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Genealogy and DNA
By David Hall
Jan 5, 2020
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Genealogy is the study of families, family history, and the tracing of their lineages. All across America more and more people are digging into family history to determine just who their ancestors are so they can learn more about them and what their lives were like. Genealogy has been referred to as a doorway to the past. In fact it has been reported that in America genealogy is the second most popular hobby, the first is gardening.

In 1982 my dad finished a genealogy book he had been working on for several years, it is one of the best gifts he ever gave the members of our family. His book is titled Those Who Came Before Us and it traces our ancestors back to the late 1500s. In fact, a few years ago Jimmy Jack Beale heard about the book and asked me to help him come up with a name for a scholarship that would become one of the many scholarships awarded through the Sherman Ex-Student's Association.

I suggested "Those Who Come After Us" since the scholarship would be helping the current and future Sherman graduates, the name made sense to us but it would almost have to be explained to everyone else as to just what it meant. Not too long after that at one of the association's board meetings someone came up with the name "HOPE" for the scholarship which was much better.

HOPE stands for Helping Others Pursue Education, that particular scholarship is for those students who want to attend college or a trade school and are academically qualified but would not be eligible for one of the many academic, music, sports, or other scholarships awarded every year. It also benefits those graduates who just may not have the money to continue their education. Please contact me if you would like more information on the Hope Scholarship and/or the Sherman Ex-Student's Association. I will be glad to help. 
 
There are over 450 genealogical societies in the United States and each one belongs to the Federation of Genealogical Societies. Ancestry.com and Familysearch.org are two of the most popular genealogy research websites and they perform very similar functions, have similar technology bases, and coincidentally are also both located in Provo, Utah. Other highly recommended genealogy websites are http://www.findagrave.com/, http://www.fultonhistory.com,/ and U. S. GenWebProject. No one search site can contain everything, it's best to use a combination of good reliable sources.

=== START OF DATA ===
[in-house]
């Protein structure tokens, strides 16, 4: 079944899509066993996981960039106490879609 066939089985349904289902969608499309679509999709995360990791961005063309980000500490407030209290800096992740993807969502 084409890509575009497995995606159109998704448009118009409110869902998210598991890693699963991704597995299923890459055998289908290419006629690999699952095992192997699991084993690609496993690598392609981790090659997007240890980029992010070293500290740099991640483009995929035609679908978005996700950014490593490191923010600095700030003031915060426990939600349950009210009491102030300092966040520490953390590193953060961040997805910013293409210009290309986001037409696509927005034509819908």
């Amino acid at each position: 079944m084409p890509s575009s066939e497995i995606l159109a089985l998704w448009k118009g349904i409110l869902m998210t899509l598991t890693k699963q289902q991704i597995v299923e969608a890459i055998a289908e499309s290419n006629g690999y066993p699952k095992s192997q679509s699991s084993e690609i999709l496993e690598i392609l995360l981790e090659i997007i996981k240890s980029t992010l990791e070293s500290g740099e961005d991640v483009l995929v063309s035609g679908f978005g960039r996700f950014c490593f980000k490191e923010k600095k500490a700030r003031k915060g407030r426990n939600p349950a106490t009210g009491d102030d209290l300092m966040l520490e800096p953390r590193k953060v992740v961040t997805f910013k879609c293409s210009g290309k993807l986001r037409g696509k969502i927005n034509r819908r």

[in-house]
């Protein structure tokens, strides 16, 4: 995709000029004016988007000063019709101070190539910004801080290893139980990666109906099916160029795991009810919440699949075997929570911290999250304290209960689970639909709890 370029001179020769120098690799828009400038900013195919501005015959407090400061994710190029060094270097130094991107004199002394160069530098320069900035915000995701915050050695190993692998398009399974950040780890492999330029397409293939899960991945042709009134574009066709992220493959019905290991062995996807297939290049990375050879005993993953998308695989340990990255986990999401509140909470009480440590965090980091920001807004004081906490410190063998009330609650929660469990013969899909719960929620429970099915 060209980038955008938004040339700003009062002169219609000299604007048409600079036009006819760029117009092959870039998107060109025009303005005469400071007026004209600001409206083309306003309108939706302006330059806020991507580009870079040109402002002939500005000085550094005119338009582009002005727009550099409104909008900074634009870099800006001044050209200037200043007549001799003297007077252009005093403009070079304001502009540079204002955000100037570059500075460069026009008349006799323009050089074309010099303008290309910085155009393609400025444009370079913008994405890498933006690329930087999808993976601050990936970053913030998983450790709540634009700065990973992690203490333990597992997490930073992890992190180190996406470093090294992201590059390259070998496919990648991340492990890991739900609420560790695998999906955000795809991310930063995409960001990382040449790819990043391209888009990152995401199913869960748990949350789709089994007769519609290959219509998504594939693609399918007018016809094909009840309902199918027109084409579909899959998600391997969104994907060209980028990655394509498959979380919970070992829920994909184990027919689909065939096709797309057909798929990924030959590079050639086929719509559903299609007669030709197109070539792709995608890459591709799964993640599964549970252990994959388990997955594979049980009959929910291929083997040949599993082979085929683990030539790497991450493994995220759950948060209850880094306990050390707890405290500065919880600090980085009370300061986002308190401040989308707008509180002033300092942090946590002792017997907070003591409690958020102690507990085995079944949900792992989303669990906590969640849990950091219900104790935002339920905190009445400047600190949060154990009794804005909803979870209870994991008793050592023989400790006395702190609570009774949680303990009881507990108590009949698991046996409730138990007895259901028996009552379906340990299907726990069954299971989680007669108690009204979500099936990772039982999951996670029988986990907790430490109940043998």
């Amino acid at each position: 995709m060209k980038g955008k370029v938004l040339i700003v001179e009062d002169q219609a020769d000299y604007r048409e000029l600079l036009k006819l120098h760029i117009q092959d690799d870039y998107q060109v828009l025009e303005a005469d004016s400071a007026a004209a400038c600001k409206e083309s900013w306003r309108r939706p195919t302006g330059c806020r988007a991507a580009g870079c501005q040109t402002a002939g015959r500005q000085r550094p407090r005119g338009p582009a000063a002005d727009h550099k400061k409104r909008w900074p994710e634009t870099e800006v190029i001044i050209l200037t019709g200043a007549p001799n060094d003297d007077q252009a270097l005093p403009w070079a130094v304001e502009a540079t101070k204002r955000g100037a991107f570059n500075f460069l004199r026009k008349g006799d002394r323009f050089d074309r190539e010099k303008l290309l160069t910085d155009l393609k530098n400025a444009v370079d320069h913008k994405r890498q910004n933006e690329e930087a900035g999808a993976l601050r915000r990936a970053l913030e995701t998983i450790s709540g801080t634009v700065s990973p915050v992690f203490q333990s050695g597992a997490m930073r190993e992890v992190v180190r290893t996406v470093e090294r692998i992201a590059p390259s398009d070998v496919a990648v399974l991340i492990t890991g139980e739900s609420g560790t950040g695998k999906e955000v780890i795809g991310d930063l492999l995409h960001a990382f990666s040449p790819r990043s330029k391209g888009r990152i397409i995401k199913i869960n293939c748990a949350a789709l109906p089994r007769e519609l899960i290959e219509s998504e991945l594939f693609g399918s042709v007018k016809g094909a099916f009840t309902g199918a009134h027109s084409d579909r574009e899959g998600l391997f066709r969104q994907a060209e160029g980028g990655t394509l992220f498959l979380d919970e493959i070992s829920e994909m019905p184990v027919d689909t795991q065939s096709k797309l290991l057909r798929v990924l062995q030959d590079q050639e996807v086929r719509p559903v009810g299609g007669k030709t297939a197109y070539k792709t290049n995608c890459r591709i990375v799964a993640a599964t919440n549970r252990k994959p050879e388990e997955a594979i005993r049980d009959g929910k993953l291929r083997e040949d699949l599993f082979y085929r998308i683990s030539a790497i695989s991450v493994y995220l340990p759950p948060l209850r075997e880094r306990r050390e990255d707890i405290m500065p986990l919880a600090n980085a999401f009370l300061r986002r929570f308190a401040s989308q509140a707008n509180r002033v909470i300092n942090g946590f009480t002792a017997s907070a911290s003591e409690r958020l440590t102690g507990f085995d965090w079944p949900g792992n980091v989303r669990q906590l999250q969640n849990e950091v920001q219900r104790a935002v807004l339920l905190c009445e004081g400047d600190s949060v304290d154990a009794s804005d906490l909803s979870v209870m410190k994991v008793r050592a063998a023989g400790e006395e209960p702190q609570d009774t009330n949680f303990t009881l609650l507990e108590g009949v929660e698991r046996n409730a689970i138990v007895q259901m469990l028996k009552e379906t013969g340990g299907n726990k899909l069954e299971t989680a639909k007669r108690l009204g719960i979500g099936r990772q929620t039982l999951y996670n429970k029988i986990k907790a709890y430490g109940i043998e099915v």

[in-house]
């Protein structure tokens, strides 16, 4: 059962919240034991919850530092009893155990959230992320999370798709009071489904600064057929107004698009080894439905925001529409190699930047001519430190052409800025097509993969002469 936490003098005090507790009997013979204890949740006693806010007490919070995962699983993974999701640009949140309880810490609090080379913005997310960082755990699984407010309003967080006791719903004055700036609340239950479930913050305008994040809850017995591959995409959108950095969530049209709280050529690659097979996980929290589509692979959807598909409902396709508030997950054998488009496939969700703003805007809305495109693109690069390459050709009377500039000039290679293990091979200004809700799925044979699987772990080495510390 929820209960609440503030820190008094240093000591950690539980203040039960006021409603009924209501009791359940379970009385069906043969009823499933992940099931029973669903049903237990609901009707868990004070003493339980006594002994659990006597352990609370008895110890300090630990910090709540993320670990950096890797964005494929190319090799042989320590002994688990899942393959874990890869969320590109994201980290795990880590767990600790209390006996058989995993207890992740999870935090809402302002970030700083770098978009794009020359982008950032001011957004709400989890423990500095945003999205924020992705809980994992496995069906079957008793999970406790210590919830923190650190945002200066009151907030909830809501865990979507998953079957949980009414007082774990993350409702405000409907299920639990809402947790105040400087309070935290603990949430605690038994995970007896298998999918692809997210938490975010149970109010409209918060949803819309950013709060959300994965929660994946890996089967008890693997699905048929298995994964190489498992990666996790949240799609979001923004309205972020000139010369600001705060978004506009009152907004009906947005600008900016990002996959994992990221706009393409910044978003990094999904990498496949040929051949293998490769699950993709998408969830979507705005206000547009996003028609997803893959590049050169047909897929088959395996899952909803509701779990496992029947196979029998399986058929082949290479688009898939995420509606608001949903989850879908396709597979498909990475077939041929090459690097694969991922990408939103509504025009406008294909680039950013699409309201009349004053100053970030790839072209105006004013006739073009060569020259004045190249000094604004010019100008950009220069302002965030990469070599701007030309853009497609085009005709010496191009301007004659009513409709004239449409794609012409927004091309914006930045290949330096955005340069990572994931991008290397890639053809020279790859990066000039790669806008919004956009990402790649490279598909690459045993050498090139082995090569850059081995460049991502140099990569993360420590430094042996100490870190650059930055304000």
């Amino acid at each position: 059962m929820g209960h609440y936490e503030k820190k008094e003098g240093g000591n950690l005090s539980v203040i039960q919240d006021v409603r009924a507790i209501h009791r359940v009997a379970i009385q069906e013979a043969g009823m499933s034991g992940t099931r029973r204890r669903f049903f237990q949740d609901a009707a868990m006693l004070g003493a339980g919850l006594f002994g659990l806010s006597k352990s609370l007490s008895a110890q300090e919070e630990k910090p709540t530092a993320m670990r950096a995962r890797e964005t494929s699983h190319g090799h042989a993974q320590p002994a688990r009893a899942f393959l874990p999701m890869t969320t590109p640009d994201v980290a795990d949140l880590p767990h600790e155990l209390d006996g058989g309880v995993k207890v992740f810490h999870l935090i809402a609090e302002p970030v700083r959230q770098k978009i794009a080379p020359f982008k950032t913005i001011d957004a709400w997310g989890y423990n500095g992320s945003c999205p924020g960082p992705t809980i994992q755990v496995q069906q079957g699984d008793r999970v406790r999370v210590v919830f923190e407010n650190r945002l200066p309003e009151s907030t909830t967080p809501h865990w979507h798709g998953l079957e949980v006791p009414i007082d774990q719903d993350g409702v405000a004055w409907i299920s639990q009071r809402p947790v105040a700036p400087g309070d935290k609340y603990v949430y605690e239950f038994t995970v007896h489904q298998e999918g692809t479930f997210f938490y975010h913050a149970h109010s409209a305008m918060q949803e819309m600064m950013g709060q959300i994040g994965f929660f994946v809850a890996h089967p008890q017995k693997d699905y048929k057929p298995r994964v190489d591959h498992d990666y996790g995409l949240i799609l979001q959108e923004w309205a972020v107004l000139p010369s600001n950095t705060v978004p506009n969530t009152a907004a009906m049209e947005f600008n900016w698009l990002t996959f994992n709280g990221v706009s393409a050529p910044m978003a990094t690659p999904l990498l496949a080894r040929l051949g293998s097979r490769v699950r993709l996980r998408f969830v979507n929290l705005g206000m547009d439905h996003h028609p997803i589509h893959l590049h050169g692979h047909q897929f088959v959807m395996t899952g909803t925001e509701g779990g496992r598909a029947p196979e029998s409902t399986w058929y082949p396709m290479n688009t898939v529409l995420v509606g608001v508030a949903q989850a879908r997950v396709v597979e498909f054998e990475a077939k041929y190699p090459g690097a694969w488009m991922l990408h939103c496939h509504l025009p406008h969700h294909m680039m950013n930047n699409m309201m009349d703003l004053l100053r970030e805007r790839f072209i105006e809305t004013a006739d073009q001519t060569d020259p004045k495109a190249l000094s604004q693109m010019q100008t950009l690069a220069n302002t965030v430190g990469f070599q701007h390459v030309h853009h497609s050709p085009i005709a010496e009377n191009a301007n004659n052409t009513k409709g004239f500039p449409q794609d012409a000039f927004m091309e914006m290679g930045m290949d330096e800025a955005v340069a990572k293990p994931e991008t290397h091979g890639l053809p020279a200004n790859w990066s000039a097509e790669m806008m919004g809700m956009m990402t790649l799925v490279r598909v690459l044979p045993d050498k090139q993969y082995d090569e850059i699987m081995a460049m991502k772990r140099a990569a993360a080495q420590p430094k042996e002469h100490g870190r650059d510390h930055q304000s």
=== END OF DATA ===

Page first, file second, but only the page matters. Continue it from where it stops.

DNA stands for deoxyribonucleic acid, the molecule that contains the genetic code of organisms.  DNA was first used in a criminal investigation in 1986. A person accused of a crime or even someone already in prison can be released through DNA evidence but they can't be released through genealogy. Back in the 1920s scientists identified the four blood types to be A, AB, B, and O; this was a great advance in the medical field. Some people say the start of identifying people by blood types and other similar advancements made in every decade since led to the eventual detailed analysis of DNA. The discovery of DNA didn't just stop there; advancements in DNA testing are being made all the time. This is a great help in both the field of law enforcement as well as the field of medicine. DNA testing is also often the first choice of many people who have been adopted as they search for their birth parents.
 
In my research for this column, I found http://www.geneticdigest.com to be an excellent source in learning how to choose a DNA testing company. The ten factors Genetic Digest ranks testing companies by are company reputation, services offered, testing method, software grade, research and scientific evidence, CLIA compliance, customer reviews, price, customer service, and return policy. They selected the top three DNA testing firms to be CRI Genetics, 23 and Me, and ancestrydna.com. By the way Clinical Laboratory Improvement Amendments (CLIA) regulates laboratory testing and requires clinical laboratories to be certified by their state as well as the Center for Medicare and Medicaid Services before they can accept any human samples for diagnostic testing.  
 
I discovered that there is way too much information available to help a great deal in this short column about researching genealogy and DNA. There are some things that only genealogy research can tell you and there are some other things that only DNA testing can tell you. To me it seems like it would be best to use a combination of both genealogy research and DNA testing, however first do lots of checking to make sure the companies you will be using are both legitimate and reliable. Good luck in your searches.
 
If you have any comments or questions my e-mail address is deh63shs@yahoo.com.